Eyes still closed, you head to the bathroom. You are startled into alertness by the girl staring at you in the mirror. She is as hopelessly worn out as a politician’s promise after campaigns. She looks like a thousand trucks ran over her and a group of snow-white owls perched on her hair. The wild hair tendrils falling on your face are a pasta disaster. My God, the lint from those pillows! You whisper. It is however more than just lint. Your eyes are red and puffed up. Like you hid two baby donuts under the eyelids and now the world can see your secret eating habits.

You are expected to be at work by half past seven, nursing patients. The COVID-19 pandemic rages on and you are not sure how much longer you can keep it together. Take that lovely patient yesterday, for example. She stood out from the first time you met her. She allowed you to needle her dialysis fistula as a new nurse. She was welcoming. Showed you pictures of May, her cat. Always had a joke for everyone. She entertained the unit with great panache. She had perfectly manicured nails which put your grooming routine to shame.

For fifteen years, kidney failure never took her life. But she died yesterday. She contracted COVID-19 and passed away. This is not an isolated case. The story keeps repeating itself. Like a repetitive bad dream, the carrousel of mortality keeps coursing through the hospital.  Too many dialysis patients have been lost to the coronavirus.

Nobody acknowledges it but your colleagues are gutted by her death. Their demeanour is typically British though, they are long suffering. They wear resilience on their faces and spot plastic smiles to hide the pain. British nurses are averse to complaining. They take it all in their stride. Either that or quit. What would you not give to be able to quit nursing right now!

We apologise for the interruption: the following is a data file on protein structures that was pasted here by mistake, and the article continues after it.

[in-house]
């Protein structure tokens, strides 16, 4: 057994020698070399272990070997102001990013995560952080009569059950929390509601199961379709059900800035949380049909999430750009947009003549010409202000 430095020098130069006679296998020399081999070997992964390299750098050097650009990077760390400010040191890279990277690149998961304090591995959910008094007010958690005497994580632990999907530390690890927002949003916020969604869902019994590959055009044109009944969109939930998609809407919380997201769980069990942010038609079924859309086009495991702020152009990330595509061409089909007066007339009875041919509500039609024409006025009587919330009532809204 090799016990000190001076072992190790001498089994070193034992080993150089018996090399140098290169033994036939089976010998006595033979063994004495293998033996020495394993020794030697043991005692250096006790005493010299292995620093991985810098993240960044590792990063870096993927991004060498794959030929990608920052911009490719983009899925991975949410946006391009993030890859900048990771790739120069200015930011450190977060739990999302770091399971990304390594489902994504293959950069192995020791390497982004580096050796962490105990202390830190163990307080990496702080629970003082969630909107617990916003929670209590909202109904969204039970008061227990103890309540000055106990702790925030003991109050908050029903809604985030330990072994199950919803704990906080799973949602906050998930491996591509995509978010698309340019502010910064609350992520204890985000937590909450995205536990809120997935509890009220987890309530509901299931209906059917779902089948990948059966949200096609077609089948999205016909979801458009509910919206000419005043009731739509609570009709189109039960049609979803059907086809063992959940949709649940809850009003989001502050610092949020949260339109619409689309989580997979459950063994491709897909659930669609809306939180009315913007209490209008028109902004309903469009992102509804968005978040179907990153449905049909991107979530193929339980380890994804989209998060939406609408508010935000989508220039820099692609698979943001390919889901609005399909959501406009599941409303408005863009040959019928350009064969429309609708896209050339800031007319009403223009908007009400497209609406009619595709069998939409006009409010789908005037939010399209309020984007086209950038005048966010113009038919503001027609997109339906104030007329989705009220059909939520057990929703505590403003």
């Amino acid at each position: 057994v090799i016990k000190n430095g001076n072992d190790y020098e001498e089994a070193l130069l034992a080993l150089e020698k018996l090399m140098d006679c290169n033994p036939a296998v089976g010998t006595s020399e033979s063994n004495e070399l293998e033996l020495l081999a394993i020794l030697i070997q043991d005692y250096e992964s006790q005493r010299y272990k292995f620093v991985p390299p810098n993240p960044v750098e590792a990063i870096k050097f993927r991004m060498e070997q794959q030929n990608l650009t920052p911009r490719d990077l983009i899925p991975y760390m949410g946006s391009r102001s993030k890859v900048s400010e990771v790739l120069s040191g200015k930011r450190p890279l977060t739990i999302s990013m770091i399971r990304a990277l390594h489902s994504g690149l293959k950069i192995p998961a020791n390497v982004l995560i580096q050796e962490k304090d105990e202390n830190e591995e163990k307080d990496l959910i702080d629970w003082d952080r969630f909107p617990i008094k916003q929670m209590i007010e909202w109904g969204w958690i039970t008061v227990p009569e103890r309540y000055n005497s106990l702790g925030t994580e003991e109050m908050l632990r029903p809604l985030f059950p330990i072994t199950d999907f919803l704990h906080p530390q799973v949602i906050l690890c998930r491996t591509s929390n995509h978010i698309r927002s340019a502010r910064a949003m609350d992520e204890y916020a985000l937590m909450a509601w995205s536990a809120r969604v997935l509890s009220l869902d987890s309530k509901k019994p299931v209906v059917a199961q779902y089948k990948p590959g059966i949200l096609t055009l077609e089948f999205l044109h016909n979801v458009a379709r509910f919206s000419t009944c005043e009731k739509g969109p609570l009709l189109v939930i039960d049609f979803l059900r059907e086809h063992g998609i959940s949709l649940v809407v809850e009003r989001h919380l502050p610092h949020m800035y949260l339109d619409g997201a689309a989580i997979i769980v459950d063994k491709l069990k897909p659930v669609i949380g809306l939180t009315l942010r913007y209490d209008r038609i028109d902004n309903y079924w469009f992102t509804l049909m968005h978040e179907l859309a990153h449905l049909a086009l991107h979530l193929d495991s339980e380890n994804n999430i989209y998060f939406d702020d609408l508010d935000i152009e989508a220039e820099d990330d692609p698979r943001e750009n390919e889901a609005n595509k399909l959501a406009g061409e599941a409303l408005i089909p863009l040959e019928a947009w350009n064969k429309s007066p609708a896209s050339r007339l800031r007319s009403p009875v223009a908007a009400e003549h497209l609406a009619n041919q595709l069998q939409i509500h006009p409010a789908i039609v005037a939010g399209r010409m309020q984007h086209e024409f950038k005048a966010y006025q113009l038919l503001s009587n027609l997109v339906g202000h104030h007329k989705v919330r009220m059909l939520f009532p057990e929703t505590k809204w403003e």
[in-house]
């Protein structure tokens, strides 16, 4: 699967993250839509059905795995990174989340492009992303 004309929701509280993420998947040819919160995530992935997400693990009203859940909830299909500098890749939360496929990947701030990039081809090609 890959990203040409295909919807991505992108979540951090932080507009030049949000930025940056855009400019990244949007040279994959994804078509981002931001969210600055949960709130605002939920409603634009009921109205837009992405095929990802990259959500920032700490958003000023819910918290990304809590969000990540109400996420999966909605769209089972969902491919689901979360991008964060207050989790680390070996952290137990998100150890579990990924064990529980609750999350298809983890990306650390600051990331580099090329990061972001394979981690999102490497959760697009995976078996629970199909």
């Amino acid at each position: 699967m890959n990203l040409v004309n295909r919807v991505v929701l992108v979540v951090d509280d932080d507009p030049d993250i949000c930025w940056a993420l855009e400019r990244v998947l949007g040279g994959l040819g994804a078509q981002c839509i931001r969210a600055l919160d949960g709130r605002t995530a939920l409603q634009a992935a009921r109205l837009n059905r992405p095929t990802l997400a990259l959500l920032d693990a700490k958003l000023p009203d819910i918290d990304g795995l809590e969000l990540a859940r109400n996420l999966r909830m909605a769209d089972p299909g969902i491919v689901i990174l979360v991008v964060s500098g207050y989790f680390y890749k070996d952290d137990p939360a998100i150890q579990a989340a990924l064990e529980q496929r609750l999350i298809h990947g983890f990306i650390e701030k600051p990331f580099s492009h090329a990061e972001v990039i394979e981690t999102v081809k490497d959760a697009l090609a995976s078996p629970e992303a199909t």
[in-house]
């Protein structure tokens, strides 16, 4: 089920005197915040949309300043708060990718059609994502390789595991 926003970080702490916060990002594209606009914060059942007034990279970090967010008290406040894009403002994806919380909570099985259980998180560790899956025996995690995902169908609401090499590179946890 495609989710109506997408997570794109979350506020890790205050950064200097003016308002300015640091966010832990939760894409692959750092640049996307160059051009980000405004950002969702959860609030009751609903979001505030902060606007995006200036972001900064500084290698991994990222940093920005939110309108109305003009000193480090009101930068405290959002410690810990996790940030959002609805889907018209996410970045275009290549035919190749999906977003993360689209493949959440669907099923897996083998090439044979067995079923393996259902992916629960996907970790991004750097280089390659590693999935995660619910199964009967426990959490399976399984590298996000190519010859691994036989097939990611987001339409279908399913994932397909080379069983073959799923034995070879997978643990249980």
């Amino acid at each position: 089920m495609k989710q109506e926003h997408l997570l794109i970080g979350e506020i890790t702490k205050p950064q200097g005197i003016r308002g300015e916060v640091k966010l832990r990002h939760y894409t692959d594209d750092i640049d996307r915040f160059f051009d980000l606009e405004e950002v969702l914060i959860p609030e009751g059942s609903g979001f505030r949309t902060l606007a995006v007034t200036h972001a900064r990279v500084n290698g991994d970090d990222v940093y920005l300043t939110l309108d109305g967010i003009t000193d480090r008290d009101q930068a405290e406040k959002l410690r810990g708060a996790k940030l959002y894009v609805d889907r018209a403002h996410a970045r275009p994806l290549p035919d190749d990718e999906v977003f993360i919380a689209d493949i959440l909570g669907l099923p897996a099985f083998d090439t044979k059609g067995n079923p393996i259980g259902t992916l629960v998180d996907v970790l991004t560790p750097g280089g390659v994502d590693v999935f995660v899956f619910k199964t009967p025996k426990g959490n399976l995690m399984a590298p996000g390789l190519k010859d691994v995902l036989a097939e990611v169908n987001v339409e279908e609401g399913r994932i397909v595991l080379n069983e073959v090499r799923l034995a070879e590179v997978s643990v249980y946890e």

On the other hand, you are an economic migrant in the United Kingdom. Your life in the UK is governed by the terms and conditions of your visa. The terms say you are to be a nurse for the remaining period on your visa. You cannot leave. You risk being deported to Kenya if you exit nursing at the moment. You are not ready for Kenya yet. You envy Amy and Moraine. Two highly skilled kidney nurses from Scotland. They recently quit nursing altogether. Amy went back to university to study accounting while Moraine has started a coffee shop. The luxury of choice.

You take a quick shower, scrub your hair so hard as if you were shaking your brain from a lingering nightmare that it half hurts. Six and a half minutes later, you are staring at yourself in the dressing mirror. You have been in this flat for a year now and have never once used the dressing mirror like you want to use it today. To glam up the top half of your face.

Following a YouTube tutorial, you start applying acres of ridiculously expensive products on your exhausted face. Your patients are expecting a buoyed-up nurse; that is what they must get. This is why God created makeup. You pay close attention to your eyes. The windows to the soul. These windows needs some maintenance. The eyebrows are up first.